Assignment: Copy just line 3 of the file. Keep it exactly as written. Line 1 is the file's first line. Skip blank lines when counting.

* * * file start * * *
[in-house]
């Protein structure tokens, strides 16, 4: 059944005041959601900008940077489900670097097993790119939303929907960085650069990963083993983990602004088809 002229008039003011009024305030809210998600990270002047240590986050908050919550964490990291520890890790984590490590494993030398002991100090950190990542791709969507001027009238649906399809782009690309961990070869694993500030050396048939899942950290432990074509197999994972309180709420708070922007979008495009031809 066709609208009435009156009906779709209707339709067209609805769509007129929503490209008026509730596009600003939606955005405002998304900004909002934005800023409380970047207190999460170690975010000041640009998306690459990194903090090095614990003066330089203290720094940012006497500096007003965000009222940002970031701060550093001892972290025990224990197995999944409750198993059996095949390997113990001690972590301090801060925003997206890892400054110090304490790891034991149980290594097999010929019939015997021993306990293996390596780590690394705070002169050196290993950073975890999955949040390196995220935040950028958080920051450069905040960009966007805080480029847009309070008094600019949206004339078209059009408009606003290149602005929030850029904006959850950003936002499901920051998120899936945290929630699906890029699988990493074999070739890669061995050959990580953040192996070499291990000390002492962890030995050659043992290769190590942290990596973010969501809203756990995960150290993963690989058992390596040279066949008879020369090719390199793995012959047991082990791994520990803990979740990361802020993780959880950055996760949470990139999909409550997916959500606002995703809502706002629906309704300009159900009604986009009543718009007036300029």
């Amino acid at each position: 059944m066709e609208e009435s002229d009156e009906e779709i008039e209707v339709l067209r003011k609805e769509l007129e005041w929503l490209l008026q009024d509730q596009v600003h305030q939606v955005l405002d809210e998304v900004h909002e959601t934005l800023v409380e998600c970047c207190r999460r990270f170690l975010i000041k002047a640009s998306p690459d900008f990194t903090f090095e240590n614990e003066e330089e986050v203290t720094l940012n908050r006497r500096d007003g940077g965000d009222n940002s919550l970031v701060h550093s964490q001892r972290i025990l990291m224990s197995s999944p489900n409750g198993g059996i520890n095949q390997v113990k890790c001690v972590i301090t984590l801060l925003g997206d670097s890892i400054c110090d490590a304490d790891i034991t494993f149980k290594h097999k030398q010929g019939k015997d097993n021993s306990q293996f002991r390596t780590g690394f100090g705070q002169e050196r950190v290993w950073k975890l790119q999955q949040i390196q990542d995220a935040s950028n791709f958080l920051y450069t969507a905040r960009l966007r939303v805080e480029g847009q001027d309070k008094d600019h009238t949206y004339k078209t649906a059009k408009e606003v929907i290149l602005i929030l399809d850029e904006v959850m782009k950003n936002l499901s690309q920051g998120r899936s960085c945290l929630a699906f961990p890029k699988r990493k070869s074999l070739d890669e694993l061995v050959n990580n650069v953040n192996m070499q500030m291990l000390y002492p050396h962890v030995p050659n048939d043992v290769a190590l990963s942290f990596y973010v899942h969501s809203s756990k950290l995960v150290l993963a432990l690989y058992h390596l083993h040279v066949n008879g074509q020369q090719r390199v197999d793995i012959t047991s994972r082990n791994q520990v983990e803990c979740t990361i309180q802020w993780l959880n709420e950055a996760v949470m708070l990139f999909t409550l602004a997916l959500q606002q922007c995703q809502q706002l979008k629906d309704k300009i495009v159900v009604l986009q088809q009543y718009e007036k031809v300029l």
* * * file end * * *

């Amino acid at each position: 059944m066709e609208e009435s002229d009156e009906e779709i008039e209707v339709l067209r003011k609805e769509l007129e005041w929503l490209l008026q009024d509730q596009v600003h305030q939606v955005l405002d809210e998304v900004h909002e959601t934005l800023v409380e998600c970047c207190r999460r990270f170690l975010i000041k002047a640009s998306p690459d900008f990194t903090f090095e240590n614990e003066e330089e986050v203290t720094l940012n908050r006497r500096d007003g940077g965000d009222n940002s919550l970031v701060h550093s964490q001892r972290i025990l990291m224990s197995s999944p489900n409750g198993g059996i520890n095949q390997v113990k890790c001690v972590i301090t984590l801060l925003g997206d670097s890892i400054c110090d490590a304490d790891i034991t494993f149980k290594h097999k030398q010929g019939k015997d097993n021993s306990q293996f002991r390596t780590g690394f100090g705070q002169e050196r950190v290993w950073k975890l790119q999955q949040i390196q990542d995220a935040s950028n791709f958080l920051y450069t969507a905040r960009l966007r939303v805080e480029g847009q001027d309070k008094d600019h009238t949206y004339k078209t649906a059009k408009e606003v929907i290149l602005i929030l399809d850029e904006v959850m782009k950003n936002l499901s690309q920051g998120r899936s960085c945290l929630a699906f961990p890029k699988r990493k070869s074999l070739d890669e694993l061995v050959n990580n650069v953040n192996m070499q500030m291990l000390y002492p050396h962890v030995p050659n048939d043992v290769a190590l990963s942290f990596y973010v899942h969501s809203s756990k950290l995960v150290l993963a432990l690989y058992h390596l083993h040279v066949n008879g074509q020369q090719r390199v197999d793995i012959t047991s994972r082990n791994q520990v983990e803990c979740t990361i309180q802020w993780l959880n709420e950055a996760v949470m708070l990139f999909t409550l602004a997916l959500q606002q922007c995703q809502q706002l979008k629906d309704k300009i495009v159900v009604l986009q088809q009543y718009e007036k031809v300029l």